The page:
Silicon Carbide (SiC) MOSFETs are being widely adopted in the industry as a viable substitute for
conventional power transistors, due to their superior figure-of-merit and compact, efficient power
conversion. However, the relatively novel manufacturing technology of these devices raises further
questions regarding long-term reliability, as SiC devices have been known to suffer from degradation
over time, manifesting in an increased on-state resistance or a spike in gate leakage current. In order
to identify the remaining useful lifetime of a SiC MOSFET, measuring the on-state resistance
periodically is essential, though the operating voltage and current levels in kilovolts and kiloamperes
presents a challenge, due to the resistance values typically falling in the range of several dozen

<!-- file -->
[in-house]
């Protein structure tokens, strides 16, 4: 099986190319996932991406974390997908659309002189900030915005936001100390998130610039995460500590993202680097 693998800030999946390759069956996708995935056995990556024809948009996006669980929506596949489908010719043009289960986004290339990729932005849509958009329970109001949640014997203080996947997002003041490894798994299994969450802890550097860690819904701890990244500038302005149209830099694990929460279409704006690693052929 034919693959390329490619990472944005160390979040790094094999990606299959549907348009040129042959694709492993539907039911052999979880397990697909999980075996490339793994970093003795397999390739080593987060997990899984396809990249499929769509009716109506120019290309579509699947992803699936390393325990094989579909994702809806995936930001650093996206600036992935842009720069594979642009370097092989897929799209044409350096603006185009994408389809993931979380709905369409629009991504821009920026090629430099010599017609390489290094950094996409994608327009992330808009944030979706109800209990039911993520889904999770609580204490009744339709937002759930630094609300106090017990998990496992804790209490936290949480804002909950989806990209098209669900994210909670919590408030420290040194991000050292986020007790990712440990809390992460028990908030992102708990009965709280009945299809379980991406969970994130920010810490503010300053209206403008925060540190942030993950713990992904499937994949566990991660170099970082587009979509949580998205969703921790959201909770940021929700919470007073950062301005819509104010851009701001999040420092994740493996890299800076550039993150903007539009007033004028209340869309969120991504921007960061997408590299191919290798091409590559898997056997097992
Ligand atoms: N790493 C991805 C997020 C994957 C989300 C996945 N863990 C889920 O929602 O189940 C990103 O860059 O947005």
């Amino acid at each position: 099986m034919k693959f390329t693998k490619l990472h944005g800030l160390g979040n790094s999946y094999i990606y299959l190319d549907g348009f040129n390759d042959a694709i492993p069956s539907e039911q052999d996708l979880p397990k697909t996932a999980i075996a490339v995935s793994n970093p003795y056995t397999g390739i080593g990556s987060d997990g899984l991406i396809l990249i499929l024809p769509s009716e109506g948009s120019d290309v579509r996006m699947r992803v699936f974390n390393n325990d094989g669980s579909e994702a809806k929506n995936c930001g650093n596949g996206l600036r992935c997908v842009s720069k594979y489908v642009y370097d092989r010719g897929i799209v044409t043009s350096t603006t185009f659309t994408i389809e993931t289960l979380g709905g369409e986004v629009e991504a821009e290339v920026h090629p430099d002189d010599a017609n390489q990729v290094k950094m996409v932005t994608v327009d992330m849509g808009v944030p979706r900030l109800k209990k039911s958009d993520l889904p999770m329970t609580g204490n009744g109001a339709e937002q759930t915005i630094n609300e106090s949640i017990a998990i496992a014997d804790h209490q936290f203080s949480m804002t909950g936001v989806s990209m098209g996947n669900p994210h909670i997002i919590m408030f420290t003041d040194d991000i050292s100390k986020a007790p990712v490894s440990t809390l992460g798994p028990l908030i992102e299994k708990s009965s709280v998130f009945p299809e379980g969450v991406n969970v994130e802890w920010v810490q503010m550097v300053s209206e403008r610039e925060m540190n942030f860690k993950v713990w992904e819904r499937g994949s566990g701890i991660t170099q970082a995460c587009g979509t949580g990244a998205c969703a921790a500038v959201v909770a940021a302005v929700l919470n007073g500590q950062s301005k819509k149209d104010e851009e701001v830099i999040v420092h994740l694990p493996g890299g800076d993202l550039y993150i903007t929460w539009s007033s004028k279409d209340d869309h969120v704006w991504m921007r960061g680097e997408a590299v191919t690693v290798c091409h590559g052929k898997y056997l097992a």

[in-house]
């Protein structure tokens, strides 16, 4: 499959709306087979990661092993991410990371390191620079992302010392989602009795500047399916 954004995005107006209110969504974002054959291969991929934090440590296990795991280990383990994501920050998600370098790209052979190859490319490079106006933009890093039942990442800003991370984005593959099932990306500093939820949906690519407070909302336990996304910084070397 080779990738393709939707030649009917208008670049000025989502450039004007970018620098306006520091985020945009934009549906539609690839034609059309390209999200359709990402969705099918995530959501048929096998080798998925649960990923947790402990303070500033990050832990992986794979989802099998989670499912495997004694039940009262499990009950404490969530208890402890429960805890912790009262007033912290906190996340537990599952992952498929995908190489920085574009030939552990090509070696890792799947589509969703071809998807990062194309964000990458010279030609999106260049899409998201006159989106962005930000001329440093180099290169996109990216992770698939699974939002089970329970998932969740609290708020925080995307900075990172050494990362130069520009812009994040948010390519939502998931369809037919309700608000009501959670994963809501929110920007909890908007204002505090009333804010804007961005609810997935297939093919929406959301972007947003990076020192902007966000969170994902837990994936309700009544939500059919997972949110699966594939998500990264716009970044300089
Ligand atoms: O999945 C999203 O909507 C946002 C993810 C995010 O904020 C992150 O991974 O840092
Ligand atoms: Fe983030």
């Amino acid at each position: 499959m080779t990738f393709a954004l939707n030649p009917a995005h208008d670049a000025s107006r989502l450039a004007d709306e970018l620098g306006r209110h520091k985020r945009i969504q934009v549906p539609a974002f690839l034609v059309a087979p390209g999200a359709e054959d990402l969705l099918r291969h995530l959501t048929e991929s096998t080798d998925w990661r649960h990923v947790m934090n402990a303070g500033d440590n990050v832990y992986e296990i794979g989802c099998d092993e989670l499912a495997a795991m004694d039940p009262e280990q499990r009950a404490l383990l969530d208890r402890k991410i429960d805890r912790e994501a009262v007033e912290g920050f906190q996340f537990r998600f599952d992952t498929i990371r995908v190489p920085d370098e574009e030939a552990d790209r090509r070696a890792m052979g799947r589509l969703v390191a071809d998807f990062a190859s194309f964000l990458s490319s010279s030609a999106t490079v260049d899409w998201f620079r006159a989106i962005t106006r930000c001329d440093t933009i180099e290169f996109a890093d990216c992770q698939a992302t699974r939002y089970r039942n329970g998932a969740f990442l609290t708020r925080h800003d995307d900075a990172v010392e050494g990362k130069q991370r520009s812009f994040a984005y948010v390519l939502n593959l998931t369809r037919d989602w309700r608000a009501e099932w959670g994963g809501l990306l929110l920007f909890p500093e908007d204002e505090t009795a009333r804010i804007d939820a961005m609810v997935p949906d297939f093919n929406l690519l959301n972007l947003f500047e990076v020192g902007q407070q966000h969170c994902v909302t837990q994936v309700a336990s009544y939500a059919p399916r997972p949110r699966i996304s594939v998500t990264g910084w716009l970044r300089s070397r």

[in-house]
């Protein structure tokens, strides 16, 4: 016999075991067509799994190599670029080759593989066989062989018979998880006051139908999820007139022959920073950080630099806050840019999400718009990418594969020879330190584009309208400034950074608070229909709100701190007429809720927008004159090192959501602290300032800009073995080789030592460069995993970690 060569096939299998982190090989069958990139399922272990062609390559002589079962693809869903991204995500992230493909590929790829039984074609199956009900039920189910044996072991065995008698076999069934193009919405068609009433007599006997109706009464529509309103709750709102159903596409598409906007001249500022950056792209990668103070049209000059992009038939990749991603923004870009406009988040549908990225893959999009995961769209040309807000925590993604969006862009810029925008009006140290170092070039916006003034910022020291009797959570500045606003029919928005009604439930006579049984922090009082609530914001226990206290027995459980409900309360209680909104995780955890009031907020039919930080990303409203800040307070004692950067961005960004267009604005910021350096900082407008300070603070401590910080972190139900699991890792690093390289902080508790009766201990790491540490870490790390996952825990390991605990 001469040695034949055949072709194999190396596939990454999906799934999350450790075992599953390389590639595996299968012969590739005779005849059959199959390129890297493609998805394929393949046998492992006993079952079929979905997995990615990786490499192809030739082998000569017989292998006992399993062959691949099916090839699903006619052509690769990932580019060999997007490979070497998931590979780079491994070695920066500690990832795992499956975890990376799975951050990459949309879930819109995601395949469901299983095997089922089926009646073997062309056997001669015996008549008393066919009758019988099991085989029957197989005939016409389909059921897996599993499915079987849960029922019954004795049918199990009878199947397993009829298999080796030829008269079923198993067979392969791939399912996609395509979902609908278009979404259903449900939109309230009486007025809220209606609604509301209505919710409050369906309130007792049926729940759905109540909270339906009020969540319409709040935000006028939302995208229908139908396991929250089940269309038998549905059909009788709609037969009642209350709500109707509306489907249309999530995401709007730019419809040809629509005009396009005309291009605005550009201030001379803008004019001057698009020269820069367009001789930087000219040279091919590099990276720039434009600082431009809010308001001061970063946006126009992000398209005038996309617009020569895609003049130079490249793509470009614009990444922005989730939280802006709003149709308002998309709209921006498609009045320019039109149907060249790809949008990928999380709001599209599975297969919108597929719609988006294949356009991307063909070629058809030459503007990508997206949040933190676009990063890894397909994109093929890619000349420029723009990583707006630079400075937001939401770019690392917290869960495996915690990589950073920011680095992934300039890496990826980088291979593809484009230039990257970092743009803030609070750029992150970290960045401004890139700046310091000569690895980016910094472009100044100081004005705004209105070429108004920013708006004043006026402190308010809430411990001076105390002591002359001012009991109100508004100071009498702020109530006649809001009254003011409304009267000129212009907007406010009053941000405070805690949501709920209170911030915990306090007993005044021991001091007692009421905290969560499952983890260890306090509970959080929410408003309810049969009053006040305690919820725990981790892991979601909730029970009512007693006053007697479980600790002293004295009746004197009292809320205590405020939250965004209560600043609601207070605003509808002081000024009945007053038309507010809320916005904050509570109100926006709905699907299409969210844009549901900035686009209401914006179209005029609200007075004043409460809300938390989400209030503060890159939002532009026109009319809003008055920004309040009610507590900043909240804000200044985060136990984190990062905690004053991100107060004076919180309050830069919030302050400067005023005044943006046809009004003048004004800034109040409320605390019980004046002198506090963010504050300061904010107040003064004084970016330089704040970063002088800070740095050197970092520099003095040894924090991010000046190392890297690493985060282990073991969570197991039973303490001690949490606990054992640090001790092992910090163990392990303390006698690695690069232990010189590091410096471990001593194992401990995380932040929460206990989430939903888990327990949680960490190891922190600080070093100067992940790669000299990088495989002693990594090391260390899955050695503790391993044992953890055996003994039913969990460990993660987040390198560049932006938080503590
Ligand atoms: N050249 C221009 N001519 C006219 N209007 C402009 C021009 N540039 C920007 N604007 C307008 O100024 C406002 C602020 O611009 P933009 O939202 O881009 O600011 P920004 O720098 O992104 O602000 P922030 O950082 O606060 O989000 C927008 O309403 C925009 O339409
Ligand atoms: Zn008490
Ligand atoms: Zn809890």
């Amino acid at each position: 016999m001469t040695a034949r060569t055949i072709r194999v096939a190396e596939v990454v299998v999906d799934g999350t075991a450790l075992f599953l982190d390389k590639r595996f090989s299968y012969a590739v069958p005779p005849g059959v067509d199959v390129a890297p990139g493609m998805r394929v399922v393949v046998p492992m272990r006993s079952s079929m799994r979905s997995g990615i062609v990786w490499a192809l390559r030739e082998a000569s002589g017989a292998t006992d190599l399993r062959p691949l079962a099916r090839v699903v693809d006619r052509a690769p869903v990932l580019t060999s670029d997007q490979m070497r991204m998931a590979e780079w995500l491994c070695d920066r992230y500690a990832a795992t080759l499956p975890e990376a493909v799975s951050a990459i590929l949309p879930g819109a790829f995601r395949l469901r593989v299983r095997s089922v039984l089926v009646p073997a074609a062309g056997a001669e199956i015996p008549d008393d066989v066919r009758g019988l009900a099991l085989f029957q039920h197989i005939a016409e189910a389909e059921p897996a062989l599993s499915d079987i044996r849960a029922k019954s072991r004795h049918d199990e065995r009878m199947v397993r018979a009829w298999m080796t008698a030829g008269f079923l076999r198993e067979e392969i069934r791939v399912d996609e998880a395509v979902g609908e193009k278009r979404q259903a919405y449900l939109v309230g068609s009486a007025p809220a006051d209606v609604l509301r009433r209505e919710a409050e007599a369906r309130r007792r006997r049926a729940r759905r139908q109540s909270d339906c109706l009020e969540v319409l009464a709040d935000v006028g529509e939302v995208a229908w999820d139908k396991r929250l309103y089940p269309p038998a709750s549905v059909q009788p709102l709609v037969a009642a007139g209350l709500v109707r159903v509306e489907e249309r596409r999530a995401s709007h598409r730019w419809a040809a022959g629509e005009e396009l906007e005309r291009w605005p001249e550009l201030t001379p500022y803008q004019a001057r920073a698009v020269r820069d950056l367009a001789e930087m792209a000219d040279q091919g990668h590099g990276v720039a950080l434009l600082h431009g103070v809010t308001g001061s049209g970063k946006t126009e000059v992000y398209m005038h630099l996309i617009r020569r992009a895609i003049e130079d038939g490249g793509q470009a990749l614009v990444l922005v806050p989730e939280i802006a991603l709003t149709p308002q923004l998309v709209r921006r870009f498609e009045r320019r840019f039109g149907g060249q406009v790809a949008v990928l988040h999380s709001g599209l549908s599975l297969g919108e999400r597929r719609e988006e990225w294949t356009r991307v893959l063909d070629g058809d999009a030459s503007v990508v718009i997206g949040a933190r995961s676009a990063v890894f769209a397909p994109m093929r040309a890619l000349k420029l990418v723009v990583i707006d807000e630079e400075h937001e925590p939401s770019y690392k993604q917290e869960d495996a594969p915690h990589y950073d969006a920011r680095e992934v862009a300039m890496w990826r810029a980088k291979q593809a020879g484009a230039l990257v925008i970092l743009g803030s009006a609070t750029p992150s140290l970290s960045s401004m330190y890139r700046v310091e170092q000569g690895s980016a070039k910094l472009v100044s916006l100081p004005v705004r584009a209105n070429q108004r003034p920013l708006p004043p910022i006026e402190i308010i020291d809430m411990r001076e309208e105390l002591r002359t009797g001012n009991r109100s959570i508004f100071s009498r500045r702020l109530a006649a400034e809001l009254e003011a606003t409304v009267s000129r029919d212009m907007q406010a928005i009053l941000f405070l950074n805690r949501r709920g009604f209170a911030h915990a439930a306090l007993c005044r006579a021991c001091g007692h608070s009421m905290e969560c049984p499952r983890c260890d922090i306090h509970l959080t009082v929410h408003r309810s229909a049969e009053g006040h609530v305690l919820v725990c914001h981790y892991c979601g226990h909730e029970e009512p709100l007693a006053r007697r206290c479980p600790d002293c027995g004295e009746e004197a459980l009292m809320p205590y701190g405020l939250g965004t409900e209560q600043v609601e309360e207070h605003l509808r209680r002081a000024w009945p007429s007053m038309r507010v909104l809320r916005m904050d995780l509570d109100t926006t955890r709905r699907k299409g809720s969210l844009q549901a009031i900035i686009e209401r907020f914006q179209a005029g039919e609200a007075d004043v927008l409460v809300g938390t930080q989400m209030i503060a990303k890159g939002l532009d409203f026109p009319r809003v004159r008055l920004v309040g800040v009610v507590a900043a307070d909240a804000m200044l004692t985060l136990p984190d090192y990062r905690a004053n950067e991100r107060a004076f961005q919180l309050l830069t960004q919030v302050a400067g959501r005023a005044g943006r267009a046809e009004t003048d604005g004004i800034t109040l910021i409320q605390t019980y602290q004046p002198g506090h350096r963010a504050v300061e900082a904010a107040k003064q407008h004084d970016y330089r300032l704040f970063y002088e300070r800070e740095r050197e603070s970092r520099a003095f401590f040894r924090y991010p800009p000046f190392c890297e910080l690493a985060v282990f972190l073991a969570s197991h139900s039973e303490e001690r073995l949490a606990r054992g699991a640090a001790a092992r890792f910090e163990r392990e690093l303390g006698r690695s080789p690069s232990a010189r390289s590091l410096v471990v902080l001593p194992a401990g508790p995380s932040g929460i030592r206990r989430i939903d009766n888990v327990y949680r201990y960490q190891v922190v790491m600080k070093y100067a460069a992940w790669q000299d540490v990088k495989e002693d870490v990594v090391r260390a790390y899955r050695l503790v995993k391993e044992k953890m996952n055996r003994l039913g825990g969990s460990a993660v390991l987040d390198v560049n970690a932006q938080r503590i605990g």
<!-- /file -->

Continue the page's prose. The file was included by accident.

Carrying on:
Our recent design, as depicted in Figure 1, successfully addresses this challenge and enables reliable
on-state resistance characterization, even during an active converter operation, with an estimated
resistance error of less than 5%. As shown in Figure 2, the key idea behind the proposed design involves
injecting a sinusoidal current in the MHz range, with the resultant voltage being filtered out by custom-engineered analog circuitry. Then, necessary calculations are performed by the circuit, enabling on-state resistance and package inductance to be accurately estimated in the milliohm and nanohenry
ranges, respectively.

Figure 1. Set-up enabling reliable on-state resistance characterization

Figure 2. Circuit for injecting sinusoidal current in the MHz range.